should we force United Fruit Co. to put “This banana is a food created by genetic modification” ? You know, the difficult to do GM that comes of many generations of selective breeding ? Oh, but somehow that’s “Natural”.

  4. #4 XiXiDu
    October 27, 2009

    Oh no frankenfood!!! We’re all going to mutate into Monsanto zombies and become servants of the almighty biotech cartels…

  5. #5 Tsu Dho Nimh
    October 27, 2009

    @3 DLC- The common yellow banana is a MUTATION! It appeared in the early 1800s (possible origin is Mauritius) and was considered good enough to clone.

    When you slice bananas into your cereal, you are eating cloned, mutated fruit! Ewwwwww!

  6. #6 History Punk
    October 27, 2009

    So how long do you think it will be until Jake Cosby cites this confession:

    “I don’t need any of that Monsanto lucre. Pharma companies, and in particular vaccine manufacturers, pay me more than enough to keep me able to stay in my sweatpants all day churning out anti-alt-med screeds.**”

    in a blog post?

  7. #7 E.V.
    October 27, 2009

    I take back all the insulting things I’ve ever said about you.

  8. #8 Todd W.
    October 27, 2009

    @Tsu Dho Nimh

    When you slice bananas into your cereal, you are eating cloned, mutated fruit! Ewwwwww!

    No, no, no. As Ray Comfort and Kirk Cameron clearly demonstrate, the common yellow banana was created exactly like that by God. I mean, it fits nicely in the hand, with the ridges lining up to the knuckles. It has an easy-open tab. And, it basically unzips. Oh, and it is long and narrow so it fits easily in the mouth.

    You don’t know anything, do you?

  9. #9 sailor
    October 27, 2009

    I would have thought the term GM as used today implied changing the genes of plants in some manner not available through nature (cross breeding pollinating etc). For example inserting a gene that produces an insecticide into your potatoes so at least you can be sure when you die you won’t be eaten by caterpillars.

    Being against the idea of GM on principal does seem a little retrograde. Being against the idea that companies like Monsanto will turn crops that were open source to copyrighted monocultures with unpredictable results, especially when we are to be dependent on the company to report anything bad, does seem worth fighting against.

    Michael Pollan has a very healthy attitude: http://www.huffingtonpost.com/2009/05/18/michael-pollan-discusses_n_203954.html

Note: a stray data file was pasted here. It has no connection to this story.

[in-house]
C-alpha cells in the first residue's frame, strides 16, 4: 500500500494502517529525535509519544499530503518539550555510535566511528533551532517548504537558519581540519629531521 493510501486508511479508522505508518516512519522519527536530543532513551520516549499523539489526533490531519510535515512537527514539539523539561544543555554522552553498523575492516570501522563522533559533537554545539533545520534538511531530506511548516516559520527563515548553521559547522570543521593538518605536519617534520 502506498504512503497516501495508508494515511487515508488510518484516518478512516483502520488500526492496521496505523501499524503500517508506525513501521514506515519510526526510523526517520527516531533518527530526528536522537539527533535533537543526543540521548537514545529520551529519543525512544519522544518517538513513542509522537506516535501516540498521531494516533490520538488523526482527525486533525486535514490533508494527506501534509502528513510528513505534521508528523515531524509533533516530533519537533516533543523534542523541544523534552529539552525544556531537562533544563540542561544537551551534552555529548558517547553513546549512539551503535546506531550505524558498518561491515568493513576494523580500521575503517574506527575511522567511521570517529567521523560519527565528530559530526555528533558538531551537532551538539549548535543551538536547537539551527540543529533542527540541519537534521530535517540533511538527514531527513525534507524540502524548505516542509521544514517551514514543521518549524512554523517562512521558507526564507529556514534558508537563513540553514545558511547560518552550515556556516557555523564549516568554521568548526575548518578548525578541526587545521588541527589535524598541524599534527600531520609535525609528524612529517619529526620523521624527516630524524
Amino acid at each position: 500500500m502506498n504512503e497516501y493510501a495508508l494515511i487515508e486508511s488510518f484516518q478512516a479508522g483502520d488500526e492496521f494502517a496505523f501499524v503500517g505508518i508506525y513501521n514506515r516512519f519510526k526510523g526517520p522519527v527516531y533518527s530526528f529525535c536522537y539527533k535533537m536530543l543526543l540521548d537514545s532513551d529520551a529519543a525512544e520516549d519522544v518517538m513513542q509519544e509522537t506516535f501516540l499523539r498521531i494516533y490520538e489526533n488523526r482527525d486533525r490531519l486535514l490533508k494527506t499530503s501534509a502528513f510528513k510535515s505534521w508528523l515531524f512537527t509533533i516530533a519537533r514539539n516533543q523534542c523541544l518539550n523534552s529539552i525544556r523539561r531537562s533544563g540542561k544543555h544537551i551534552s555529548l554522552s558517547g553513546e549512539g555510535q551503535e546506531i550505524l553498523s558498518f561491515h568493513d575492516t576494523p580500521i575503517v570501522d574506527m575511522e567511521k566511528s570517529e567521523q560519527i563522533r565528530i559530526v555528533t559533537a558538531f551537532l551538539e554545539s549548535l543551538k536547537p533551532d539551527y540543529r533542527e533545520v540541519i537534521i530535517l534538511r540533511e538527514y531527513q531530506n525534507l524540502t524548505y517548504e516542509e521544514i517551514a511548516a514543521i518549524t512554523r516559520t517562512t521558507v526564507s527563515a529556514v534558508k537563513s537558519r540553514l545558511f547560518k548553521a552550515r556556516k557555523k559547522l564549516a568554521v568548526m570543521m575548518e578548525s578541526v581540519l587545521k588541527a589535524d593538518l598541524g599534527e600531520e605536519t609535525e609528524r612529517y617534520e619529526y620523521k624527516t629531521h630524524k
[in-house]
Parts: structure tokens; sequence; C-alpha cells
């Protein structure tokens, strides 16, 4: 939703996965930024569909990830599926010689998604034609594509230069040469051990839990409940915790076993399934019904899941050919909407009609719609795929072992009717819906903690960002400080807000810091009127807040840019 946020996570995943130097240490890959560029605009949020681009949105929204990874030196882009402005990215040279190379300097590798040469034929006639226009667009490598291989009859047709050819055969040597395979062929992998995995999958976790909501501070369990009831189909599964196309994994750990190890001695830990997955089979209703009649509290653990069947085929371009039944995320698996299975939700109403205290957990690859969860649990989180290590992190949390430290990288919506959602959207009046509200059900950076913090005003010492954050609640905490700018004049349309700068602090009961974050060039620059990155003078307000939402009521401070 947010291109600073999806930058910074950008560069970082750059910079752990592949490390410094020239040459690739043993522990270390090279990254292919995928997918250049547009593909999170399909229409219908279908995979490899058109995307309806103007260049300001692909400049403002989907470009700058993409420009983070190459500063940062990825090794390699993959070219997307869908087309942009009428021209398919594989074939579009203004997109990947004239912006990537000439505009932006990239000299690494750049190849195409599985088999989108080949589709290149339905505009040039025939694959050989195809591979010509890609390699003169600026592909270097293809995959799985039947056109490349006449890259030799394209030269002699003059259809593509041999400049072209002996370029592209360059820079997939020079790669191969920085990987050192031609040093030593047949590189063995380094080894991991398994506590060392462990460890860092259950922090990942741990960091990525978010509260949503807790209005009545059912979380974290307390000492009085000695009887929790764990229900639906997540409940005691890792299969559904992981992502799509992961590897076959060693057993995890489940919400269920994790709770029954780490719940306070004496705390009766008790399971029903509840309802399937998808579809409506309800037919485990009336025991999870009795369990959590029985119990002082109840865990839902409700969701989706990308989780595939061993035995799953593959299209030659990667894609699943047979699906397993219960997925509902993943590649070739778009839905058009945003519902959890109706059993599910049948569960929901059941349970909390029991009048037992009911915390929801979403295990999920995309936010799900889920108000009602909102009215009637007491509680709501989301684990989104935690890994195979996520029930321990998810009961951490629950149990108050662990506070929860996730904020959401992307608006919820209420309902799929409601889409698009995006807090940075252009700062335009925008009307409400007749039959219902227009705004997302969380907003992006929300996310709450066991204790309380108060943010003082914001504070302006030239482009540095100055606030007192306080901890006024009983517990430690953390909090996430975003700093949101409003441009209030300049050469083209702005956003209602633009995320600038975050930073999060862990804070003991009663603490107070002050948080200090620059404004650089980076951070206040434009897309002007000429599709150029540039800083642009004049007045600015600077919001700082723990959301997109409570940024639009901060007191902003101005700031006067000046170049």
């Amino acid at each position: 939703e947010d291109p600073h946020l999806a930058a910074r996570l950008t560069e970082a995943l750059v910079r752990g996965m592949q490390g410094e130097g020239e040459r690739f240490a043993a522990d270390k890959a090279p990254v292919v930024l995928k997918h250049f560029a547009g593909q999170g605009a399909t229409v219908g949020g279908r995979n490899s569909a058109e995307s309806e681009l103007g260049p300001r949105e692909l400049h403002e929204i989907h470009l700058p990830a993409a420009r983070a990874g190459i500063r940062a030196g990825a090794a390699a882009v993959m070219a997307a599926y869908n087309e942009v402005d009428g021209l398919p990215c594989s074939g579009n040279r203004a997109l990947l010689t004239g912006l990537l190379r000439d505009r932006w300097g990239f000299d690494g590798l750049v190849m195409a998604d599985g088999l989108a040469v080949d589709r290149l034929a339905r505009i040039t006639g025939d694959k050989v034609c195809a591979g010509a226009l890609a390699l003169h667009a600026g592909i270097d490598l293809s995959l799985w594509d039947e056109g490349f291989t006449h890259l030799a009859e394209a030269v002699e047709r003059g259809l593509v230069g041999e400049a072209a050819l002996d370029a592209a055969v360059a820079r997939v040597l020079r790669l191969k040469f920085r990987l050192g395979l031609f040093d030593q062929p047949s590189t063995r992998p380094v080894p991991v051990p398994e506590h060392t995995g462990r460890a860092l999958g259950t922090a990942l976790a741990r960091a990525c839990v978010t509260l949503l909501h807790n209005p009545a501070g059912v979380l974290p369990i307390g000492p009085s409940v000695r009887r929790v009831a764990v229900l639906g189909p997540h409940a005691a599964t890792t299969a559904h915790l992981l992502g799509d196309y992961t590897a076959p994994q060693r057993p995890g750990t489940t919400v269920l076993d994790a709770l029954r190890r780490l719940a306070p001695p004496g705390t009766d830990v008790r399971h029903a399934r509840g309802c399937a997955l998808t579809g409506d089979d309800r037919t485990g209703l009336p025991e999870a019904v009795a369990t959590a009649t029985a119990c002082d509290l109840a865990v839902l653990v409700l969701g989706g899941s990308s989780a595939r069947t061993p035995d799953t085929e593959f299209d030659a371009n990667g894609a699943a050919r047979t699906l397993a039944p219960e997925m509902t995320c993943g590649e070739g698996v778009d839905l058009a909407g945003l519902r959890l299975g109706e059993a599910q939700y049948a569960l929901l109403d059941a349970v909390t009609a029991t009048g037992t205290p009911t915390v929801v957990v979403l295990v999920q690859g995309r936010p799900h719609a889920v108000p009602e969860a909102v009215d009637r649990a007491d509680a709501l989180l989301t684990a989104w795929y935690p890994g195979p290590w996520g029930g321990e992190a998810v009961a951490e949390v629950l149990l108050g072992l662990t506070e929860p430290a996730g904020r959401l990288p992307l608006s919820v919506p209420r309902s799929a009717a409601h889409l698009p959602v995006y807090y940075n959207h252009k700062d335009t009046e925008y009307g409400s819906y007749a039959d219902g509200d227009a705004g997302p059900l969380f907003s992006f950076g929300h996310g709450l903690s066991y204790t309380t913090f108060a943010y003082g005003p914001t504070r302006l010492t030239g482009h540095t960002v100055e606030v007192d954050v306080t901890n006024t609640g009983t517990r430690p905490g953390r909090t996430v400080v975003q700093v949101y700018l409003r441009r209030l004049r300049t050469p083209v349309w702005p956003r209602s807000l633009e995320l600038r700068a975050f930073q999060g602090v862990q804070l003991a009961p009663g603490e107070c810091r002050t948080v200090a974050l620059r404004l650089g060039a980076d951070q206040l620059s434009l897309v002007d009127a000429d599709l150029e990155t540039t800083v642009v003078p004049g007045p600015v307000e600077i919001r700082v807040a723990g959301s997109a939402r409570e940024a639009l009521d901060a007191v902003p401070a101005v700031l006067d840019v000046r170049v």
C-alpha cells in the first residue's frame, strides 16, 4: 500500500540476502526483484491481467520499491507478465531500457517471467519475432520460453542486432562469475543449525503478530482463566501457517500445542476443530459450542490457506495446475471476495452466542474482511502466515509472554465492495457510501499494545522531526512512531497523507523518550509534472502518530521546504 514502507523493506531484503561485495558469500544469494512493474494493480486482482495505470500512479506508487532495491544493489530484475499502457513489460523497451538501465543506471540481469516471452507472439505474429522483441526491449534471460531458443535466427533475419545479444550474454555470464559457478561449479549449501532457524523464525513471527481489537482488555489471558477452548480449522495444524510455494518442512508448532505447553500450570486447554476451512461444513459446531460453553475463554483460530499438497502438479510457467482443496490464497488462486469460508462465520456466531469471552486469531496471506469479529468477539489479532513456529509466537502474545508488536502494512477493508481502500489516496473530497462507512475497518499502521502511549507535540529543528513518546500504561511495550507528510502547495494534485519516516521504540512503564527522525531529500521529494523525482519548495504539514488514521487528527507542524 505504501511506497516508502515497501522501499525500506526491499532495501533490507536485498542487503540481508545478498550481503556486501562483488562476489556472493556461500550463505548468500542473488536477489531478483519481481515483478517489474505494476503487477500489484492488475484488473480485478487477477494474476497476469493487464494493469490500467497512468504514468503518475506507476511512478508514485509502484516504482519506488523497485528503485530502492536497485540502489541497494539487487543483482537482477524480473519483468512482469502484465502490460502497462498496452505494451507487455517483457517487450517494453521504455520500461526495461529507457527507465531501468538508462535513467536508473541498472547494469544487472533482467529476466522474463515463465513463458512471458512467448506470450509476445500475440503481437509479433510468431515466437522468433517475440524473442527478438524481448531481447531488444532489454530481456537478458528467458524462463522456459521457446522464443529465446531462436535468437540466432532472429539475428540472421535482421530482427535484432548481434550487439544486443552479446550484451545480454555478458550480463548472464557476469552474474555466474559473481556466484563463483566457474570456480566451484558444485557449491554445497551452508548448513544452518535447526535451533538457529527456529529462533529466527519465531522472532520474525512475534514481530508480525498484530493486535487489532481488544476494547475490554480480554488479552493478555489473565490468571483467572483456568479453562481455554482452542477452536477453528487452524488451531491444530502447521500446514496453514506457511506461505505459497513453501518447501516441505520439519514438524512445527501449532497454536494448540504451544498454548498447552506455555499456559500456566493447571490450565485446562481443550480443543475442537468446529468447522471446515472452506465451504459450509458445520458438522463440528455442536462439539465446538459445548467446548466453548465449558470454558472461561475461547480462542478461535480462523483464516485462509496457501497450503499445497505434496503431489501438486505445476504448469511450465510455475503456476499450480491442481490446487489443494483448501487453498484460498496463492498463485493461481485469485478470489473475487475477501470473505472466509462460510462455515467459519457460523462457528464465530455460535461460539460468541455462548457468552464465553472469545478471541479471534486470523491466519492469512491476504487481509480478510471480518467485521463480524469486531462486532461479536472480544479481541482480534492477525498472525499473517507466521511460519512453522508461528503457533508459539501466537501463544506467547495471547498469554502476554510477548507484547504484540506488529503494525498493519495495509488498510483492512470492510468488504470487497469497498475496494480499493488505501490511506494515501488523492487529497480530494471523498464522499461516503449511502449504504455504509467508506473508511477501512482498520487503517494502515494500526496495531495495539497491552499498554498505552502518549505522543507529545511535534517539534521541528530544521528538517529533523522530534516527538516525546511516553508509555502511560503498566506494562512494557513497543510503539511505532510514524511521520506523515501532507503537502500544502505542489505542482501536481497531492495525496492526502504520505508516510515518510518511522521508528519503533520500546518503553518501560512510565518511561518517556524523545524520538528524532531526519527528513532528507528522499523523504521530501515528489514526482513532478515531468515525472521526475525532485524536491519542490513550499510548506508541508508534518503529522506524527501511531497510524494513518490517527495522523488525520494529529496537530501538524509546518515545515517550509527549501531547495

Considerably more nuanced than the gung-ho pro GM attitudes I see here and on PZs blog. I personally thought some of those other anti GM groups had a point. I think it would be good to see GM food labeled. If thy are really good and good for you that will be a plus. If not that will be minus. You can choose. Now you have no idea.

  10. #10 Todd W.
    October 27, 2009

    My main objections to GM crops are the patent laws around them (i.e., the onus is on the non-GM farmer to keep his crops pure rather than on the GM-farmer to keep his pollen contained) and the potential for certain crops to cross with wild varieties (e.g., weed-killer-resistant crops crossing with wild-type species that can then become weed-killer-resistant weeds).

    Boosting nutritional value? Great! Creating varieties that can withstand environmental conditions like drought or cold? Great! Nothing wrong with GM if done carefully and thoughtfully.

  11. #11 cicely
    October 27, 2009

    Todd W.:

    No, no, no. As Ray Comfort and Kirk Cameron clearly demonstrate, the common yellow banana was created exactly like that by God. I mean, it fits nicely in the hand, with the ridges lining up to the knuckles. It has an easy-open tab. And, it basically unzips. Oh, and it is long and narrow so it fits easily in the mouth.

    You don’t know anything, do you?

    Posted by: Todd W.

    And yet, the coconut is so demonstrably awkward in the hand, has no obviously-designated access point, and far from unzipping, has to be forcefully broken into; plus, it’s round and wide and doesn’t fit in the mouth at all. One might even say, poorly designed.

    God: incompetent schiz.

  12. #12 Todd W.
    October 27, 2009